Who are Russia’s real Criminals?

Source: Ellustrator. This drawing, without any caption, has drawn nearly 200 comments already on author Sergei Yelkin’s blog. The first commenter states:  “I think this is the best work you’ve ever done.” These are Russia’s true patriots, who dare speak out against the atrocities of the Putin regime regardless of the consequences.  How we admire them!

11 responses to “Who are Russia’s real Criminals?

  1. (Obvious) It’s Russia’s national colors.

  2. Oh, meawoo! Fun-tastic! Brilliant!

  3. Shouldn’t all those OMON thugs have bright red noses?

  4. Btw blood all over, what happened to the project of creating Russian version of Dignity Battalions out of the Nashi cadres?

  5. >> 1708 muscovy changes their name to russian empire.

    >> 1896 The flag of Russia is a tricolour of three equal horizontal fields, white on the top, blue in the middle and red on the bottom. The flag was first used as an ensign for merchant and war ships and only became official in 1896.

    It took about 188 years for the moskali to realize that they do not even have a flag?

    • Well, considering the Russian navy’s long history of defeats and surrenders, I suppose having white at the top would be appropriate.

  6. He should be arrested for this disgraceful calumny against Russia’s respected law-enforcement officers immediately.

  7. Russia: Dymovsky effect “against corruption of Putin’s police”

    Violence against innocents, abuses of power, killing of civilians: policemen denounce security forces using the Internet and YouTube and call into question Putin and Medvedev.

    Thursday, November 19, 2009
    By Asia News

    Moscow – They call it the “Dymovsky effect” after the first officer who had the courage to speak out. Russian newspapers speak of a “virus” that is affecting the police force pushing the police to report, for the first time publicly, the system. The “insurgents” use YouTube to spread their criticism of the unfair treatment of innocent people and the management of the police: low wages, no sick leave. The authorities react by firing policemen, accusing them of being “agents on the payroll of Western intelligence. ” But President Medvedev has made fighting corruption one of the pillars of his presidency and does not want to lose face, many argue that he will soon have to act. Maybe pushing for the “resignation” of the Interior Minister Rashid Nurgaliyev, a loyalist of Prime Minister Vladimir Putin.

    The “Dymovsky virus” began on 9 November, when the young policeman Alexey Dimovsky was fired after he appealed to Putin in an online post pointing his finger at the corruption of his superiors. The police agent in Novorossiisk, a port city on the Black Sea, posted a video of seven minutes on YouTube in which he accused his superiors of forcing him to work weekends and solve inexistent crimes, in addition to blocking his claim for compensation from an accident at work. After the video was seen by at least 200 thousand people and the media took up the story, the Minister Nurgaliyev opened an investigation completed at a record time of two hours with no response to the allegations but only with the dismissal of Dymovsky “for slander and actions that stain the honour “of the police.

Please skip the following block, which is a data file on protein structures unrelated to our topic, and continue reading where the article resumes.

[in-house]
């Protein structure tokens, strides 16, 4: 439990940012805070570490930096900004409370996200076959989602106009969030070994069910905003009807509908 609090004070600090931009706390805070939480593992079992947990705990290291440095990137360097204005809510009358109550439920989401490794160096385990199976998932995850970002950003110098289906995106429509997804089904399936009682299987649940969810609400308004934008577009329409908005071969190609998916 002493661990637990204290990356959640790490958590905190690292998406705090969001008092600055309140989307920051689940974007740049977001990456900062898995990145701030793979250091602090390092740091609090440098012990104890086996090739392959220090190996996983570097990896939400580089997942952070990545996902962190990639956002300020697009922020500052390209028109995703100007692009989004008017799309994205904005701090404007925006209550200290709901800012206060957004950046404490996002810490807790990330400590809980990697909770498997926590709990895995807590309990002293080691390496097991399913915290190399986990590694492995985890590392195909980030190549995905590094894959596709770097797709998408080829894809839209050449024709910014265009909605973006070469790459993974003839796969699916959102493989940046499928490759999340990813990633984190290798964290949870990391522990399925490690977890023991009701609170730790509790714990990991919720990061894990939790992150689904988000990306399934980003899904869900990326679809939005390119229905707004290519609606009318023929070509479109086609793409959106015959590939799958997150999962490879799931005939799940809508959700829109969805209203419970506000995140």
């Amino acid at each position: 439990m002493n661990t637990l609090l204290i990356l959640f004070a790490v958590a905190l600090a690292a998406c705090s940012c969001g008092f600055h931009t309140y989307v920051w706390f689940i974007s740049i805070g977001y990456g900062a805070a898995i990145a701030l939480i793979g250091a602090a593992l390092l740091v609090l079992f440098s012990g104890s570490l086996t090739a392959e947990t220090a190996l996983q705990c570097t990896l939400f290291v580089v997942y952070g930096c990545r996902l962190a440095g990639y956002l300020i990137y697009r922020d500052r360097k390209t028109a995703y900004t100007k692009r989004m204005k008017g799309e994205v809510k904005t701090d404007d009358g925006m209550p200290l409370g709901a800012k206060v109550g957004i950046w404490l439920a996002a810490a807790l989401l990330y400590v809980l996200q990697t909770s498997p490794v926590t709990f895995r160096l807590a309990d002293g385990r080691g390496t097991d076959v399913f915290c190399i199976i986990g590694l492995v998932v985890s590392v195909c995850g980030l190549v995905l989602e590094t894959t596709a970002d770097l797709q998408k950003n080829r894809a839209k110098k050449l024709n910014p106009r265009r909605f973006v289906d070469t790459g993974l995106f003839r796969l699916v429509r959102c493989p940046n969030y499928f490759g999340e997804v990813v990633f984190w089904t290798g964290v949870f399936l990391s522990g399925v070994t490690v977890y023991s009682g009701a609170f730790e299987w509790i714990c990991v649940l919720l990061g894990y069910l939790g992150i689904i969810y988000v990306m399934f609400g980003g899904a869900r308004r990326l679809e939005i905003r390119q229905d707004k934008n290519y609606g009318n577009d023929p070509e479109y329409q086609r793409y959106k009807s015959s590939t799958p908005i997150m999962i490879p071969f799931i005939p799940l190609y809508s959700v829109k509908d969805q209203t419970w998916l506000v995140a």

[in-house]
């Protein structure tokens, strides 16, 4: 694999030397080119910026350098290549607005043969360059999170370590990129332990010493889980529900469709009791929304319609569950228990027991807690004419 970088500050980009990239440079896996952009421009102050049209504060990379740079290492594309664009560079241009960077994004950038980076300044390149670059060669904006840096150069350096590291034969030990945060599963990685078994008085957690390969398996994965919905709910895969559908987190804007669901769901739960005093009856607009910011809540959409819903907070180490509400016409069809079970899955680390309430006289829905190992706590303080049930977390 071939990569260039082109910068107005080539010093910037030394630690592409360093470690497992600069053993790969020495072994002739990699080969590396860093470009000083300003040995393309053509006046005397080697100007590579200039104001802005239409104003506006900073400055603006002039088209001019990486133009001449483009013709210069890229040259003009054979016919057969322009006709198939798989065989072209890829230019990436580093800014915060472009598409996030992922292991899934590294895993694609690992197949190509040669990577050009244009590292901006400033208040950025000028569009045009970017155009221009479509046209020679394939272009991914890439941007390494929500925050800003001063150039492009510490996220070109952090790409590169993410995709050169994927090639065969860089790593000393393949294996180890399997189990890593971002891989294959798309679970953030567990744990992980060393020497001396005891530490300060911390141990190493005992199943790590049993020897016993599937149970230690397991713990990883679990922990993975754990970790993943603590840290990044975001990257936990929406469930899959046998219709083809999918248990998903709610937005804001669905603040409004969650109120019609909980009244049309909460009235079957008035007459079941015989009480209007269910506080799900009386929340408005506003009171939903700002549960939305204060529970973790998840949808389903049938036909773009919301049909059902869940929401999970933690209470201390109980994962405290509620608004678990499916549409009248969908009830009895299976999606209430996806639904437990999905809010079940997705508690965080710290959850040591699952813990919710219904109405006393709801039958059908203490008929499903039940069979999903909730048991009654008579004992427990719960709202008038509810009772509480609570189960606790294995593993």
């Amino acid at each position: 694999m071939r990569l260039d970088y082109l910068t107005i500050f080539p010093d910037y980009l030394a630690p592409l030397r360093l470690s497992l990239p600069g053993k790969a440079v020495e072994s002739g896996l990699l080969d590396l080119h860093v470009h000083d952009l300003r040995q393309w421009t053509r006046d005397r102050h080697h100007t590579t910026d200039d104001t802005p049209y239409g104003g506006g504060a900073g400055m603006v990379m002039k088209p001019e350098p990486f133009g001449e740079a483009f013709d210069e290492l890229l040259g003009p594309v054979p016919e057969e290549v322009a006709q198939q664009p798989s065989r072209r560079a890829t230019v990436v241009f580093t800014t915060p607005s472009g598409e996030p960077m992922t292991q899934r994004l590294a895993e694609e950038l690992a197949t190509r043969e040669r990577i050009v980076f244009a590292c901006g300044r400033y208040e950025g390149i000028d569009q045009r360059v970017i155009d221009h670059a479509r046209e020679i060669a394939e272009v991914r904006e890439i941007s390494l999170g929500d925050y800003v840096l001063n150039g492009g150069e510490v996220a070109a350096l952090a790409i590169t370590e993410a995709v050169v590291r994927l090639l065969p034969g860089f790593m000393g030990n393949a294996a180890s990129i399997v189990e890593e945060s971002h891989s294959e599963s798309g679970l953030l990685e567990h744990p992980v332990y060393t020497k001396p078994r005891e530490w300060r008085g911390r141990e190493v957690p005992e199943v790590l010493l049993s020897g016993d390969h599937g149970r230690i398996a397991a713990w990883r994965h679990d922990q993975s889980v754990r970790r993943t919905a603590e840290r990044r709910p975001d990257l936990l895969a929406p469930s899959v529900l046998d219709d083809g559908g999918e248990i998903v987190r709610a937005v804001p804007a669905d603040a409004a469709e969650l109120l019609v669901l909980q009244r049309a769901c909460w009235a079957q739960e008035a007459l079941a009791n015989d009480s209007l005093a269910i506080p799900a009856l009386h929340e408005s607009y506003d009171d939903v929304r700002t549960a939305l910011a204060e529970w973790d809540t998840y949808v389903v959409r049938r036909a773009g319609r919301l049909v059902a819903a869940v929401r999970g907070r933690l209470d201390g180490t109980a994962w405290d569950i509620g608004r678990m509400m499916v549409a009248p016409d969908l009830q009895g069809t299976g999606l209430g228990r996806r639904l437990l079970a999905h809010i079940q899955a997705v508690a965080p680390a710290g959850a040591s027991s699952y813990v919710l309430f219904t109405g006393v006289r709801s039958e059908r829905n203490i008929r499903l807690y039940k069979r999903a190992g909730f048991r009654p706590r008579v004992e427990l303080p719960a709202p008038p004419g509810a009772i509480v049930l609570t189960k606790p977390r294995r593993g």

The policeman said he feared for his life and that of his family after being followed by an unmarked car for a whole day. In a press conference on 11 November in Moscow, the police official said he had evidence of abuses committed by police chiefs and urged his colleagues to emerge from silence. Since then, eight other videos have been posted on YouTube by officers and magistrates, addressed mainly to Medvedev and Putin. All of them have been viewed hundreds of thousands of times.

    A public prosecutor in Komi, Grigory Chekalin in his YouTube post denounced the “fabricated charges” against two citizens convicted to life imprisonment, the initiative, however, cost him a forced relocation as well as the threat of a criminal investigation for “abuse of power” being opened against him. Chekalin decided to talk after a policeman from Komi, Mikhail Yevseyev, had reported the same case online. Their video reports were followed by others, including a former traffic policeman in Moscow, fired for demanding that his employment rights be respected, Tatyana Domracheva a policewoman in the Sverdlovsk region (she had spoken out about bribes within her district) and the agent Alexei Mumolin from Togliatti.

    2009 has been a bad year for the Russian police force, hit by a series of scandals and incidents, the most famous example is the case of Major Denis Yevsyukov, who in April opened fire on a crowd killing at least three people. The incident led to the dismissal of the police chief of Moscow, sacrificed as a scapegoat, but no concrete measures followed.

    Now exacerbated by rampant corruption in both the police force and the courts, it seems that Russian citizens are left with no other hope than relying on “cyber-justice” through tools like LiveJournal and the Russian version of Facebook “Vkontakte.” Only one third of the population has regular access to the internet, but the number of users is growing rapidly. The Kremlin is aware of this and many now wonder (and fear), how it intends to react.

  8. Elections, what elections? says Putin in poll slip
    Today at 15:39 | Reuters MOSCOW, Dec 3 (Reuters) – Prime Minister Vladimir Putin made a political slip of the tongue on Dec. 3, saying that Russia had “no elections”.


    When asked during his annual Q&A session if the real reason he’d appeared at a televised rap music award show was to reverse a decline in opinion poll ratings, Putin replied: “Ratings have nothing to do with it since we have no elections.”

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